‘There were multiple failures to preventers, blocks, and furling lines … The trend here showed a lack of routine maintenance’. I stopped to think on this one. There are multiple things in office life that fail because of lack of routine maintenance – photocopiers, staplers without staples, lifts, people unthanked, team spirit, etc. Community Toolbox has a very good resource on Day-to-Day Maintenance of an Organization together with a checklist. Making sure the routine maintenance is in place will help in turbulence.
‘The gooseneck bolt broke “Nothing alarming or special happened during that moment or just before. The grinding and wear and tear had somehow loosened the nut on the bolt and then the bolt dropped off its position. … the biggest take-home lesson is “to inspect critical points more often.” Another good point for managers in stressful times – identify the critical points and keep an eye on them.’ Each fast-paced change context is likely to have different critical points for maintaining delivery, but typically critical points are: enough skilled people (have you got cover if people move on/get sick?), few but sufficiently good metrics to provide actionable info, frequent/truthful communication that builds trust and involvement. Project Laneways offers a course in Rapid Agile Change Management that appears covers the typical critical points. (Only available in Australia?).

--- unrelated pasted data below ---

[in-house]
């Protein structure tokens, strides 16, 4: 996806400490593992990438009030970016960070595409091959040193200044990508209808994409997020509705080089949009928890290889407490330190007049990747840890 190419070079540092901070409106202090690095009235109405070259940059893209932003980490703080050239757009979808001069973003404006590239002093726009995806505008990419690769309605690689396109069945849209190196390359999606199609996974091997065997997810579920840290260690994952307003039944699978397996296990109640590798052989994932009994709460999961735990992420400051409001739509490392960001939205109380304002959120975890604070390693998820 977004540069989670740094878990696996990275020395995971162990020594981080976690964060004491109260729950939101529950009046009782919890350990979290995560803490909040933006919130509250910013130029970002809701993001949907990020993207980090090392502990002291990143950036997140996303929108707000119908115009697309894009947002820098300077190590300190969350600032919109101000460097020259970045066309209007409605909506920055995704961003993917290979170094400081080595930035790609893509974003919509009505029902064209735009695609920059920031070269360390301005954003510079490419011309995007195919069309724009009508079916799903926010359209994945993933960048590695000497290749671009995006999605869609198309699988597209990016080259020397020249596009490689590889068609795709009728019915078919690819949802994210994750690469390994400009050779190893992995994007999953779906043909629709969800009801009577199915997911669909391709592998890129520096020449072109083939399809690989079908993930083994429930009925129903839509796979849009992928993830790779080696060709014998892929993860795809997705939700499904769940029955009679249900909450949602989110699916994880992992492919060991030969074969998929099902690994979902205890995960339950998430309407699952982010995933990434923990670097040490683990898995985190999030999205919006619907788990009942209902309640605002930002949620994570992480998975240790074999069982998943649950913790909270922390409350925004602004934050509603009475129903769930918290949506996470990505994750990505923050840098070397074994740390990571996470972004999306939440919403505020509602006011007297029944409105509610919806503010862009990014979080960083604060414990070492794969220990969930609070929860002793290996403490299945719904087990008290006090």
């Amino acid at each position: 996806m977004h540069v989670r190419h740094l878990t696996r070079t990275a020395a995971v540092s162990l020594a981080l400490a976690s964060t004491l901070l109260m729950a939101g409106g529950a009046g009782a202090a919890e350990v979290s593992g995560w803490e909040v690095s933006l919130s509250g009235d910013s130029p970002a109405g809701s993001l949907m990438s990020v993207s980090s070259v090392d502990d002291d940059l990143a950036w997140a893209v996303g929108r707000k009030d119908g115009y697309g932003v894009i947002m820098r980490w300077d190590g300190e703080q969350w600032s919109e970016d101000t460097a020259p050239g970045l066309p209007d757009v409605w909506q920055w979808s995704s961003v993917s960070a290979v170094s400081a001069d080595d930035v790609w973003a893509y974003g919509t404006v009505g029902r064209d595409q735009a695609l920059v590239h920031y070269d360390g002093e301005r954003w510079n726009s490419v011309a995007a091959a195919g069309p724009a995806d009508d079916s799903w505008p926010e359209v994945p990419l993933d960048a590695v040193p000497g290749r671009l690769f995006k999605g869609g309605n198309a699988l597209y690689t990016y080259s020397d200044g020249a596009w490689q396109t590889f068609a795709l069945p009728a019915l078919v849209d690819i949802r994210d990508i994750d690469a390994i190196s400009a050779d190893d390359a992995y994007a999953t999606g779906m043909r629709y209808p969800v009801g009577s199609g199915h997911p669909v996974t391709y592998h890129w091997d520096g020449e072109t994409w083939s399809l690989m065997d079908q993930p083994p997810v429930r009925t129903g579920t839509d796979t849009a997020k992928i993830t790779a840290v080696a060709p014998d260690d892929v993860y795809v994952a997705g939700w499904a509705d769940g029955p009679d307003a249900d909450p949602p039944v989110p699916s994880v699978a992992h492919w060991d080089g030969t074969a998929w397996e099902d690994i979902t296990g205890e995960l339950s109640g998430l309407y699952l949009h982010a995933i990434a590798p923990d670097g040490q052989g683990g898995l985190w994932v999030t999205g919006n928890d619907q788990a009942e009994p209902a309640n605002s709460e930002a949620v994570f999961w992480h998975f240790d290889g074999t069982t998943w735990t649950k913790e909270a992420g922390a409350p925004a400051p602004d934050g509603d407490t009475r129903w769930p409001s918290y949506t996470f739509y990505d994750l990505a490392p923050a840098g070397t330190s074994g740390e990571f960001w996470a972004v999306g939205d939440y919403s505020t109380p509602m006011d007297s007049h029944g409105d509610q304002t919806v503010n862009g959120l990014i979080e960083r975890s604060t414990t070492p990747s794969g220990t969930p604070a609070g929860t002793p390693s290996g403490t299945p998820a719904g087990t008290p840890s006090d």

‘Both the gooseneck and vang mast fittings broke aboard the 72ft Southern Wind Far II Kind. Skipper Will Glenn said in hindsight they should have checked that the riggers did what was asked of them properly – and that they should have trialled the boat in stronger winds.’ Another good point for managers – have you checked people’s capacity to learn and change, are you progressively trying out and developing their skills to deal with more complex or even faster-paced change, and trying these skills out? There are five suggested ways for doing this in the blog 5 Ways Leaders Strengthen And Prepare Their Teams For Change.